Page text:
Colonel Remick, commissary of subsistence, and Lieutenant-Colonel Hayes, quartermaster, to have the trains loaded with seven days' forage and rations from to-morrow morning. 3 p. m., received Special Field Orders, Numbers 9, headquarters Military Division of the Mississippi, May 20, 1864, stating that General Thomas will group his army (of which this corps is a part) around Cassville; Major-General Schofield, his army at or near Pettit's Creek, or along Nancy's Creek, and Major-General McPherson, his at Kingston and the fords and bridges across the Etowah in that vicinity; also stating that the sick and wounded and the worthless men and idlers be sent to the rear; that army commanders will make provision to subsist their troops independent of the railroad for twenty days; that the whole army must be ready to march by May 23; stripped for battle, but equipped and provided for twenty days; at the same time the wagon trains must be diminished rather than increased, as we can safely rely on much meat, forage, and vegetables in the country to which we propose to go; further stating that the rations for troops will be one pound of bread, flour, or meal, beef on the hoof, two days' allowance of bacon per week, and sugar, coffee, and salt; four pounds of grain will be allowed each animal per day, and no more; all else must be gathered in the country. In accordance with this order instructions were at once given to division commanders and to the chief quartermaster and commissary of subsistence of this corps. The troops remained in camp to-day resting; all quiet; the day very warm.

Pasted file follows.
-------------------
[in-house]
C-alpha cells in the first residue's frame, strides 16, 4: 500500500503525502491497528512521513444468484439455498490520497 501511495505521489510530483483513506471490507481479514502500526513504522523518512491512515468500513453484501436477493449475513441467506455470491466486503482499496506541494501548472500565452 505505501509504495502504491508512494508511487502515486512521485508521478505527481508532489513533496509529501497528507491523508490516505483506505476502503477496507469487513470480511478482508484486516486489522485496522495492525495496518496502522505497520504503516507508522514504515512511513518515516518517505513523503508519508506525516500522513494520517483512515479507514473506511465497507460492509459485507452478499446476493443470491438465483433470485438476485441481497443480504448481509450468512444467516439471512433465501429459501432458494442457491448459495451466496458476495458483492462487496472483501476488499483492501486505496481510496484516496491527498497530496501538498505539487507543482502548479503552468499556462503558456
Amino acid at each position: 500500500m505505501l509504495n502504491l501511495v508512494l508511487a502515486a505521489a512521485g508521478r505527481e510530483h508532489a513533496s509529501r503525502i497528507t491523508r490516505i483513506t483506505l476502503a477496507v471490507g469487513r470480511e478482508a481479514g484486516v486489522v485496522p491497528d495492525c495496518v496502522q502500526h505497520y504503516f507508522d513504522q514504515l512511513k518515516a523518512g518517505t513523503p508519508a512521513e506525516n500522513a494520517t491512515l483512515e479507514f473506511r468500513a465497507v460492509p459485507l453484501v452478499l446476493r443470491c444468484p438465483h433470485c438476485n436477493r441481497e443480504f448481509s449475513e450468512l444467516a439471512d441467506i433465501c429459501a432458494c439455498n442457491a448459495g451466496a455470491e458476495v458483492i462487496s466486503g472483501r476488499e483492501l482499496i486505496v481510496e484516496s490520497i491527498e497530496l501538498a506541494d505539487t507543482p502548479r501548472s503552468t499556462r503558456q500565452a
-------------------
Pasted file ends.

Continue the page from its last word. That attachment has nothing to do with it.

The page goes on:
May 21.- Remained in camp all day; the soldiers resting and being equipped for a long march. A telegram sent to General Sherman from the Secretary of War, congratulating his army for its success thus far, was read to the troops. Orders were issued to division commanders to send all of their surplus baggage as soon as practicable to the Cassville Depot, for the purpose of having the same sent to the rear. They were also ordered to organize foraging parties for each brigade for the purpose of collecting supplies from the country, the parties to be under the control of brigade commissaries of subsistence and quartermasters, and that they must take stringent measures to prevent theft and pillaging. There are 600 wagons in the corps; 1 wagon allowed corps, division, and brigade headquarters; 150 wagons for ammunition, 3 hospital wagons to a brigade, 6 wagons to accompany the ambulance train, 6 wagons for intrenching tools; the rest of the wagons to have forage and commissary stores for twenty days. Telegrams were sent to Chattanooga for 5,000 shoes to supply the deficiency of the command. 10 p. m., shoes and commissary stores not yet arrived from Chattanooga. Day very warm, dry, and dusty.
May 22.- Remained in camp all day receiving and loading supplies in our wagons and getting ready for the march. All sick and wounded and worthless men being sent to the rear. 4 p. m., received orders from Major-General Thomas to march at 8 a. m. to-morrow, following the Twentieth Army Corps, moving on the road from Cassville to Gillem's Bridge, to cross the Etowah River at that place, and to encamp at night on the Euharlee Creek above the Twentieth Corps. 5 p. m., orders were sent, in accordance with the above-mentioned order, for division commanders to march to-morrow, but upon verbal instructions from Major-General Thomas not to move until 12 m.; General Wood's division to lead, to be followed by Major-General Stanley, both following the Twentieth